Referrals are the lifeblood of a successful business! A Local Realtor with an expansive portfolio of properties reached out to us to make this problem area in a very nice home for sale “go away.” We were happy to oblige!
Plastic on the floor, put up Zippoles®, and pay attention to the work area to and from this 2nd story bedroom! Whether it’s a ground floor approach, or several hundred feet from entrance to jobsite, we’re committed to a clean worksite!
2. Identify Extent of Repair Area
An access hole had been cut to verify the extent of the repair field. We simply squared up the area to receive the patch.
3. Patch Prep
The texture was ground down to the face of the board using 60 grit Cubitron II™ sandpaper on a Bosch® 6” Random Orbital Sander with appropriate dust extraction. During the course of repair area identification and patch prep, a failed paper seam came in to view. We went ahead and addressed that as well, stripping off the mud and texture to a point fo successful new tape and mud integration. The patch area got a good wipe down with a microfiber cloth, and then treated with Gardz™ problem surface sealer, applied via a mini-roller.
1” x 4” Borate Pressure Treated Boards were cut to length, then inserted to give the patch the necessary structural integrity.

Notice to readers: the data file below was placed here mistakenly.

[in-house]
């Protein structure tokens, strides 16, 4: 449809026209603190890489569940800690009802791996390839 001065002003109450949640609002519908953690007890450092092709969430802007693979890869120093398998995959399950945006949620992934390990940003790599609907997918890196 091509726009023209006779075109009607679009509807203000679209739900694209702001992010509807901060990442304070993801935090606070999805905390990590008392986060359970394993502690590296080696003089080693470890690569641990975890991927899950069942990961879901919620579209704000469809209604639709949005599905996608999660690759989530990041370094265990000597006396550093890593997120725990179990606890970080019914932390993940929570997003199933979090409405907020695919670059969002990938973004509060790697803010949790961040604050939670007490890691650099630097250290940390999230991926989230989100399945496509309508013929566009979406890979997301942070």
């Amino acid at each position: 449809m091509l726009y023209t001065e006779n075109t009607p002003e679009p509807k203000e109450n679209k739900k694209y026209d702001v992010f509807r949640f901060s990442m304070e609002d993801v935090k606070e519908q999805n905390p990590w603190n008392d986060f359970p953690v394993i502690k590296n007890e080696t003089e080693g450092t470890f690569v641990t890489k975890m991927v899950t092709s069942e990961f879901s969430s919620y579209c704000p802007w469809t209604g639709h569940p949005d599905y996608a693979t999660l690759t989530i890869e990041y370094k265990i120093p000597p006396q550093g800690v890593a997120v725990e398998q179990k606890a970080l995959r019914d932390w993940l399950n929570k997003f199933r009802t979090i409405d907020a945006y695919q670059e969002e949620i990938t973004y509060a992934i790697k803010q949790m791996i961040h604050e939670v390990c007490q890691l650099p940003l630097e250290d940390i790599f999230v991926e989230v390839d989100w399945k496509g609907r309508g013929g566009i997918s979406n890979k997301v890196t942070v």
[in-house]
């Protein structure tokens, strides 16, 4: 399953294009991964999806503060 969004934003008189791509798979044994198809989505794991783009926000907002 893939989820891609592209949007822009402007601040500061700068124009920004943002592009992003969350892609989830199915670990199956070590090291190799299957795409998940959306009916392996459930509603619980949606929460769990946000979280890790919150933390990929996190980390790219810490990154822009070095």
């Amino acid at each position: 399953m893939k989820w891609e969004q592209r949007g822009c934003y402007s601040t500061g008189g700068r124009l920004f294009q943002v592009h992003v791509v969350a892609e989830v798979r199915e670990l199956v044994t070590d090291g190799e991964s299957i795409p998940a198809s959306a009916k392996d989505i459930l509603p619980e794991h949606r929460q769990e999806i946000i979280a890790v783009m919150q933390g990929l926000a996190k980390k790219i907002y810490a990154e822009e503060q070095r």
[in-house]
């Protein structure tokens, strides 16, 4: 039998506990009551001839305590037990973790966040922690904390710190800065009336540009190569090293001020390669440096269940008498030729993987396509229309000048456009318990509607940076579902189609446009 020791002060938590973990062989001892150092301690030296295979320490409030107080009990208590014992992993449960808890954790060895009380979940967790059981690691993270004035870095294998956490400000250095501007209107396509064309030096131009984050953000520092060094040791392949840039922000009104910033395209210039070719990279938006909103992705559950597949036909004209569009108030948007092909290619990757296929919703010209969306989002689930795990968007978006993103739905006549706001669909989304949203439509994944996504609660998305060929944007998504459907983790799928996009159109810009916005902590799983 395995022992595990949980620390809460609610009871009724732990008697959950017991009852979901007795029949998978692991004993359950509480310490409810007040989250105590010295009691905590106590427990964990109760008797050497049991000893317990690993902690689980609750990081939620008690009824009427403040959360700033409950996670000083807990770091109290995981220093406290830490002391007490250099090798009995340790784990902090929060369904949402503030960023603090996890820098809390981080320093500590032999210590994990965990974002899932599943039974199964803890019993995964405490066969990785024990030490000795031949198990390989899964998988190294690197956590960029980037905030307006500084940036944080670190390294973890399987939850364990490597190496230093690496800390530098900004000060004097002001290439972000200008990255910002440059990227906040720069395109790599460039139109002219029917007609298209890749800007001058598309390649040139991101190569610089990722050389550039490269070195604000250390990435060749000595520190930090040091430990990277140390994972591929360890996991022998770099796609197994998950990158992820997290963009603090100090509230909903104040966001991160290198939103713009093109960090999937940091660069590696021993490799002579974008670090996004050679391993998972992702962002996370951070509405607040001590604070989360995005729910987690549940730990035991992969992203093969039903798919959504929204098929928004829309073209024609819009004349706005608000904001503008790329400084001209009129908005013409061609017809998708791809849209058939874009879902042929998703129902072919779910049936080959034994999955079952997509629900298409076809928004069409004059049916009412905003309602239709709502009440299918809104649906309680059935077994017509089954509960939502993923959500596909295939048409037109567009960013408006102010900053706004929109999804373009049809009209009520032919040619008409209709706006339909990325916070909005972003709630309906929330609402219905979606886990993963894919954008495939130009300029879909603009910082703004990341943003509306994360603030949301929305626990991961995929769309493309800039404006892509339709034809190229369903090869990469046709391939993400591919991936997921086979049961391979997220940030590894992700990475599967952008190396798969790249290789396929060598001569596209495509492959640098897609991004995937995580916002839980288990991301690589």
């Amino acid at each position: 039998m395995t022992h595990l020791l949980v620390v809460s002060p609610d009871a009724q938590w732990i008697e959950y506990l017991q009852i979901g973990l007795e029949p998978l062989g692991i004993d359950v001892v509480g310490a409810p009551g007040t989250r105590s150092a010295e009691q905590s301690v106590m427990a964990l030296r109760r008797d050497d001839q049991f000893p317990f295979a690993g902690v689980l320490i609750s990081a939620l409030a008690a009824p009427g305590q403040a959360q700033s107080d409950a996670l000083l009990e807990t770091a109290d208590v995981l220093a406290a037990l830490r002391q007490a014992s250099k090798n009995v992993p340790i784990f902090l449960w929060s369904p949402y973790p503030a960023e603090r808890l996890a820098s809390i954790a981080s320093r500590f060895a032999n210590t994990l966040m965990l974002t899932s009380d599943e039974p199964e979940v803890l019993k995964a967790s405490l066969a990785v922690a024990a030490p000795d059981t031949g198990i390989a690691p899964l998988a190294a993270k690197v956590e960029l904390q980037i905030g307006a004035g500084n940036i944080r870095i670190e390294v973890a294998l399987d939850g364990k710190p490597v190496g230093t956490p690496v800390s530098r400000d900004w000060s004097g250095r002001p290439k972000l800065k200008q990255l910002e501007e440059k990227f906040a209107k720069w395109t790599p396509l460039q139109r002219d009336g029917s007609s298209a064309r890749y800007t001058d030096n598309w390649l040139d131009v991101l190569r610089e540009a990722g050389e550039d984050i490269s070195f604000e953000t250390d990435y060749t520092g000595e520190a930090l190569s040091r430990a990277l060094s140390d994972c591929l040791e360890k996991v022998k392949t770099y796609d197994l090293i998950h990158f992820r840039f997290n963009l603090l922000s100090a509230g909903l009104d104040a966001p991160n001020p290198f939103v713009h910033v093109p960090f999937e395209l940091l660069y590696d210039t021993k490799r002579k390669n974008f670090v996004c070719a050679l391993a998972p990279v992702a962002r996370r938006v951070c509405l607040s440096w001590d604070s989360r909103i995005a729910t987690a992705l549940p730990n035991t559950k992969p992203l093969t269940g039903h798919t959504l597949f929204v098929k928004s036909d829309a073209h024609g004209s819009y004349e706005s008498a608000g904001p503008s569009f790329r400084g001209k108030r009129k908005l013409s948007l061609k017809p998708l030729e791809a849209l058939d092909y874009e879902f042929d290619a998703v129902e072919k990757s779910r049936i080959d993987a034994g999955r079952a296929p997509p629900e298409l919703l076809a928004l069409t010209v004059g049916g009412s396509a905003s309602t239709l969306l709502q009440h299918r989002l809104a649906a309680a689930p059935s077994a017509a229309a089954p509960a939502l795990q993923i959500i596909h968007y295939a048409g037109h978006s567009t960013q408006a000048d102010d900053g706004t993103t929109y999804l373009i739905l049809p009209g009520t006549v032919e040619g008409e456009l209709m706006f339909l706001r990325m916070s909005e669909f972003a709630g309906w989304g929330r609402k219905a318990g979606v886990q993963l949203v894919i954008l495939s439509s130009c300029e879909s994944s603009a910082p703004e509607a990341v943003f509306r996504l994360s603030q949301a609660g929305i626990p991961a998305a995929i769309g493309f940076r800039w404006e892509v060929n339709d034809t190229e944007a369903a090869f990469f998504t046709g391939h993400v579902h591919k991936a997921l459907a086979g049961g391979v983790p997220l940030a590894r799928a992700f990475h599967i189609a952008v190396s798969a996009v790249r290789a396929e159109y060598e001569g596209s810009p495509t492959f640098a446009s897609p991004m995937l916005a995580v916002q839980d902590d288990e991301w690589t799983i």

5. Prepack / Patch Installation
Typically, were looking for about an 1/8” tolerance for the patch to existing wall or ceiling area. We ended up a little larger than that here, but that’s what Tim-Tex® MudMax™ and some 5 minute mud are for. We’re looking for about a 4”-6” spacing on fasteners.
The Fibafuse lays down very nicely here. We take care to minimize potential overlap of the tape, to keep the height profile of the patch to a minimum.
7. Coat, Skim, Texture
Multiple coats of mud are applied. The texture is sprayed on, then wiped down with a plastic knockdown blade. Excess material is removed via drywall knife, then sponge to finetune the integration of old to new texture, and prevent haloing.
8. Easter Egg / Pro Tip
Control your material viscosity and solids! Some knockdown spray sits thick and proud; others is knocked down flat and doesn’t have a lot of backscatter. Take the time to look at the repair objectively, and make an out loud, verbal assessment of the texture. That will teach your mind and hands how to approach the job as a caring technician, not just a tired worker. Taking the right kind of pride in your craft, and still be learning to grow and experiment, is the difference of a master in craft and just a “ho-hum” person of industry.